I can't imagine that during 2020 a major effort would have been done to de-carbonize heating systems.

Policy and solutions / Re: Oil and Gas Issues
« on: December 23, 2020, 09:38:18 PM »
Also less heating. That's not so good.

In Luxembourg, on public buildings, we see an increase of the need for heat because of aeration needs in the context of COVID. But maybe the US have more home office and home schooling.

Consequences / Re: COVID-19
« on: December 23, 2020, 07:48:36 PM »
I've been wondering about the relationship (if any) between the British and the South African (SA) strains of the coronavirus that are highly contagious.  For example, were they the same thing.  It appears they are not the same thing.
From Fox News
UK detects another 'highly concerning' coronavirus variant in cases linked to South Africa travel

Health Secretary Matt Hancock said new [SA] variant is 'highly concerning” because it 'is yet more transmissible'

Well, the SA variant is also in the UK

And another link

The politics / Re: Brexit...
« on: December 23, 2020, 06:44:28 PM »
Well, I just heard on the radio that we might have a deal tomorrow.

The politics / Re: Brexit...
« on: December 23, 2020, 03:25:44 PM »
Well, France and England had always a complicated relationship. The relation between the UK and the other EU members was also sometimes difficult. Maybe the deal was not possible because the EU was scared that the UK would be better off outside of the EU, and of course if the UK wanted to leave, it's because some people thought they could find a deal where they would be better off outside of the EU.
I don't think France would harm the UK on purpose, but frustrations don't help when flexibility is required.

The politics / Re: Brexit...
« on: December 23, 2020, 09:30:18 AM »
This really is an unfair joke. Brexit was a British choice, and it seems that it is the British government that doesn't want any delay. Covid19 would have been a sufficient reason to push it 6 months or a year backward.

During the spring, many European countries were controlling borders again, this is Covid19, nothing to do with Brexit, it would have happened also without Brexit. London is an International City, a place where everything get mixed, including Viruses.

The hard truth is that Britain is a part of Europe and that 5000 years history and evolution can't be changed in just a few years. I always thought that there would be a U-Turn and that the UK would reintegrate the EU.

Countries like Norway or Switzerland have a very long history of cooperation with the EU. It is just not possible to create a new model of cooperation in such a short time. I feel that the Brexit should have been cut in slices, each slice discussed and applied separately, but this could have meant that the fishing slice never would have been accomplished. Anyway, I'm not in a position where I could decide anything, and imagining other path for history doesn't help solving problems.

Somehow, I feel that the major problem of the EU is democracy, that national governments use it to push an economical agenda, but this could be changed if there would be a will. Why is it a french company that pick up trashes in so many EU countries ? I don't feel that leaving the EU will changes the Agenda for the UK.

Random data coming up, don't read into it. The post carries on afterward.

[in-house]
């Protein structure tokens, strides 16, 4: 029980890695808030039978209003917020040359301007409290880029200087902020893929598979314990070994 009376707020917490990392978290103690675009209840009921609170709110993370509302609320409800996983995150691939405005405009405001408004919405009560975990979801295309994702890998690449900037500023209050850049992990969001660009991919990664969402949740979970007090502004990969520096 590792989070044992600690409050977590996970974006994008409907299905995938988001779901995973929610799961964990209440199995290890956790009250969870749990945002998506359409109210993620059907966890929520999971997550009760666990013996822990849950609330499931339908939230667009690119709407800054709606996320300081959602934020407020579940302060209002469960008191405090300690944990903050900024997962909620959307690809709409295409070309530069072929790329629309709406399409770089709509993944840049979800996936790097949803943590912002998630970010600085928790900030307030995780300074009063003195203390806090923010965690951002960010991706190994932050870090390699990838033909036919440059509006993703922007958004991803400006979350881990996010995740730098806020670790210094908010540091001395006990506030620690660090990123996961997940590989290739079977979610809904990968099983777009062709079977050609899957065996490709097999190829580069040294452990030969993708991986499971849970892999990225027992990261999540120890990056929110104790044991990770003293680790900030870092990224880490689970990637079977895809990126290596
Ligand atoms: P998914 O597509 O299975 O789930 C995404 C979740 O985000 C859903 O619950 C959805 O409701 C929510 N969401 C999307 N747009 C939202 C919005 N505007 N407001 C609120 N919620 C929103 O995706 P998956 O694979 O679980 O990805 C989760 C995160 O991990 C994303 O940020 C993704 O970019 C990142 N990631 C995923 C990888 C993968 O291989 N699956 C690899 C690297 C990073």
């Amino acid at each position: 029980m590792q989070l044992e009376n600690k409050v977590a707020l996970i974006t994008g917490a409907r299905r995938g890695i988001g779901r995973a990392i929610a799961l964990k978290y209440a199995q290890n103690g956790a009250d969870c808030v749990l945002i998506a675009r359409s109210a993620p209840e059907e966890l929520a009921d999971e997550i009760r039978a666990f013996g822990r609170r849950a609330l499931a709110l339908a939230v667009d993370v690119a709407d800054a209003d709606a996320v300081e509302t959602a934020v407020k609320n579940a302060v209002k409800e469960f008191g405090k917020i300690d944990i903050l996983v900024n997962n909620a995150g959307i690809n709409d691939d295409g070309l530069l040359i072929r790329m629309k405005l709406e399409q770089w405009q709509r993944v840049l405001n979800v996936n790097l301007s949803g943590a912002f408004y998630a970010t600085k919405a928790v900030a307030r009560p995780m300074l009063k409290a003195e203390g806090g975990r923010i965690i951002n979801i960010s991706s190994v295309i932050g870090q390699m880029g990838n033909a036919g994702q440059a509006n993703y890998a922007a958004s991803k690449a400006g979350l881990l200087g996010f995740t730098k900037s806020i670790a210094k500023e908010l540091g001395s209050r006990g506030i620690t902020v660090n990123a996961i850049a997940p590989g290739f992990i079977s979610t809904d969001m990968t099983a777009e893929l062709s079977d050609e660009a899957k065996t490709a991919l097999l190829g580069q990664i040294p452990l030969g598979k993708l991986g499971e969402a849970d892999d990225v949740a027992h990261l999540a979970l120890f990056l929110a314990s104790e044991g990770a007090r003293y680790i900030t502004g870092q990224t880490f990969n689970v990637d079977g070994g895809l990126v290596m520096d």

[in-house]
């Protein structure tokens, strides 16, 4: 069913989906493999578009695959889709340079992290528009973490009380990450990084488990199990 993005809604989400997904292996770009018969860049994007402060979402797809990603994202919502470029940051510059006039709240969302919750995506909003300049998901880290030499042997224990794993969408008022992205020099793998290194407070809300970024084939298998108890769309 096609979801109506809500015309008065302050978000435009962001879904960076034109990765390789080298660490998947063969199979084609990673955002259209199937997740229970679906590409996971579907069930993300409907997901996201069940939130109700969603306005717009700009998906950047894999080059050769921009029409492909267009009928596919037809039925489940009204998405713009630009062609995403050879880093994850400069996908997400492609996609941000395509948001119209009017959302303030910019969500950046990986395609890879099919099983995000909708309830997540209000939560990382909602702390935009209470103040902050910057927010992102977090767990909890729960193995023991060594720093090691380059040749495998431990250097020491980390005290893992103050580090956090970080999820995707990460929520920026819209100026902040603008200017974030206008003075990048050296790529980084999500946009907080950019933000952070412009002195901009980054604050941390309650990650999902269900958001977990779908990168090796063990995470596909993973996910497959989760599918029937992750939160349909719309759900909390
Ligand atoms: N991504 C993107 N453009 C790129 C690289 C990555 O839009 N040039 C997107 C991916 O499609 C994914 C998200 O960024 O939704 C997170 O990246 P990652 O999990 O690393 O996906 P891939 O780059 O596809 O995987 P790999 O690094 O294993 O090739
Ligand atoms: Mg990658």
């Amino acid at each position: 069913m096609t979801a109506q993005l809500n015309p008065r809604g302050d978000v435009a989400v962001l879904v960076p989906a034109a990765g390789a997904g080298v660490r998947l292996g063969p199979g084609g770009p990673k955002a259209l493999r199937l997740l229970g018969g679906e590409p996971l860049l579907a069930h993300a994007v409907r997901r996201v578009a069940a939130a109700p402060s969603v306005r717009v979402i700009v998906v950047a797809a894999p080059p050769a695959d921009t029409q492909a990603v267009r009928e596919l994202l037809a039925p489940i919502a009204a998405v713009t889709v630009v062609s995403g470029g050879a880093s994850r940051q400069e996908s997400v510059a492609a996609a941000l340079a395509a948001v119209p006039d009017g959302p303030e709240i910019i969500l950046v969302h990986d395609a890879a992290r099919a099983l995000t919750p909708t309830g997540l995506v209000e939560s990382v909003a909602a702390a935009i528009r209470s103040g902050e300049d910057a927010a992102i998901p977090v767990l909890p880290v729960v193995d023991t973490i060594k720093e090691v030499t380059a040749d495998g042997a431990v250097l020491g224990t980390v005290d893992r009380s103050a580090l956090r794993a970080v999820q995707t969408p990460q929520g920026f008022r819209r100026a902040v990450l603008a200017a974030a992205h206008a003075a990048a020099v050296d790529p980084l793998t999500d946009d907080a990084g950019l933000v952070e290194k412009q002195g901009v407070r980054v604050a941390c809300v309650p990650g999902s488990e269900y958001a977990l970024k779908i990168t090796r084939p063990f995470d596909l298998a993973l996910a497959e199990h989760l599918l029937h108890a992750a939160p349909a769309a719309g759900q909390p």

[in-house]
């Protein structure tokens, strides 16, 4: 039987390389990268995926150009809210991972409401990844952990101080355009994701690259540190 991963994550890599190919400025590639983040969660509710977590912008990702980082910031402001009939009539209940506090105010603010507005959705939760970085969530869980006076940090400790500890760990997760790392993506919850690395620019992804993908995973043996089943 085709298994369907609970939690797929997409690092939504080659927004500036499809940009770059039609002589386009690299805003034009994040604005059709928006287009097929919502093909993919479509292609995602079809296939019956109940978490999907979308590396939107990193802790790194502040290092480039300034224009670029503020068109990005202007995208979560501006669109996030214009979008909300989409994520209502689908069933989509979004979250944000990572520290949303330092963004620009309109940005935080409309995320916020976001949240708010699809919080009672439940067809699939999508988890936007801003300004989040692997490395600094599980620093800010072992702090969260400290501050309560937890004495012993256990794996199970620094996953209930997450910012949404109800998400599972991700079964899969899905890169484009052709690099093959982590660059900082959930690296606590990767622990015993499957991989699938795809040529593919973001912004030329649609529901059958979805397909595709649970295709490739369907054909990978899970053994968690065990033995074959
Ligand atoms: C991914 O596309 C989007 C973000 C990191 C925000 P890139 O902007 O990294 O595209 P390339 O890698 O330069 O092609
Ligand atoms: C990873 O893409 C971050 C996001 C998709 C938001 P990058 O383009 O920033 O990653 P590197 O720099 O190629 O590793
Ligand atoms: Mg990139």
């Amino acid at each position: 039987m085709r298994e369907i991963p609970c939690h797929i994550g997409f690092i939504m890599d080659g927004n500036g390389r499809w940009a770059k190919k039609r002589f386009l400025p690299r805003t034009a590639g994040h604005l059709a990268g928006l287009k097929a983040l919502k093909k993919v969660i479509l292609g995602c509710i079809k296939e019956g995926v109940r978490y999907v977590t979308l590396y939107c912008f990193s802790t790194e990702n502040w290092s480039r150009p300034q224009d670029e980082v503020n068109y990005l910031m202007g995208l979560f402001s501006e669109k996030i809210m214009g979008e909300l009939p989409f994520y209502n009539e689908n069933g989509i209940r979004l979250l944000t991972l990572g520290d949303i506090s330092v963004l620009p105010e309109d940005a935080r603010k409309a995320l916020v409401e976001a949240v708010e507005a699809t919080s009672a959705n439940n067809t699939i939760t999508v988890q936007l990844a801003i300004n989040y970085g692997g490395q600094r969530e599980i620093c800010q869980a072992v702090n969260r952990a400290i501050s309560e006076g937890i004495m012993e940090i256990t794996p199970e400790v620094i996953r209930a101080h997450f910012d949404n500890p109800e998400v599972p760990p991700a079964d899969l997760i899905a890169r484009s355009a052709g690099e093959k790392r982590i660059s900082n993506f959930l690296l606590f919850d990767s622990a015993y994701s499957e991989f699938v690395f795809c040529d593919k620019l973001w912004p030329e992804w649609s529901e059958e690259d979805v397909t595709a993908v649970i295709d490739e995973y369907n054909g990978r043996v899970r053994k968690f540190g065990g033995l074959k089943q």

Let's hope that the worst doesn't happen. The best doesn't seem available right now.

Below a tee I made a few years ago.

The politics / Re: Brexit...
« on: December 21, 2020, 07:40:23 AM »
Totally out of topic, but maybe nice in case of lockdown :

I replaced oats flakes with sesame and it tastes great. I cook it in a cake form.

Walking the walk / Re: Pat yourself on the back
« on: December 16, 2020, 09:16:15 PM »
To centralize the trash of the local school, we just installed a new container with a PV/Battery lightning system. It was the best option because we need to build a new school at that place and it is not possible to know now how things will be placed in the future. So we have a flexible container that we can put anywhere and that can be easily used for something else or sold.
This solution also means that nothing special had to be done to prepare the ground, excepted to get it flat and put some gravel/sand mix so that people don't have to walk in the mud when it is raining.

Walking the walk / Re: Gardening
« on: December 13, 2020, 10:37:37 AM »

Does anybody knows what happens with the onions this year ? The place where I buy it is sold out, and I didn't find any organic one. I bought what I found in a supermarket, but there were only 3 pack left.



The rest / Covid, AGW, peak oil and expatriates
« on: December 05, 2020, 08:49:17 PM »
I just read the french version of the book Kløften (La faille) written by Jørn Riel. It's a story about expatriates living with Papuans in Indonesia. Most don't have kids, but one has, the girl was educated the traditional Papu way, but learns English and some elements of occidental culture.

It doesn't end well, and it's a little bit like if the generation moving abroad can manage it, but that the kids would have some identity problem.

I have been moving a few times as a kid, and am now living and working in a village where many people already went in elementary school together.

Somehow, I have friends all over the world, but not so many here at home. I used to move around to meet them, but now with Covid it has become much more difficult.

I wonder how the life of expatriate will be in the future, there are so many threats on that way of living, like AGW and the limits of growth that might make transportation more difficult.

It is somehow complicate to integrate in a community were people have been together almost forever because part of the history is missing, but on the other hand, having no common history means that people are not angry at you because of things you did before.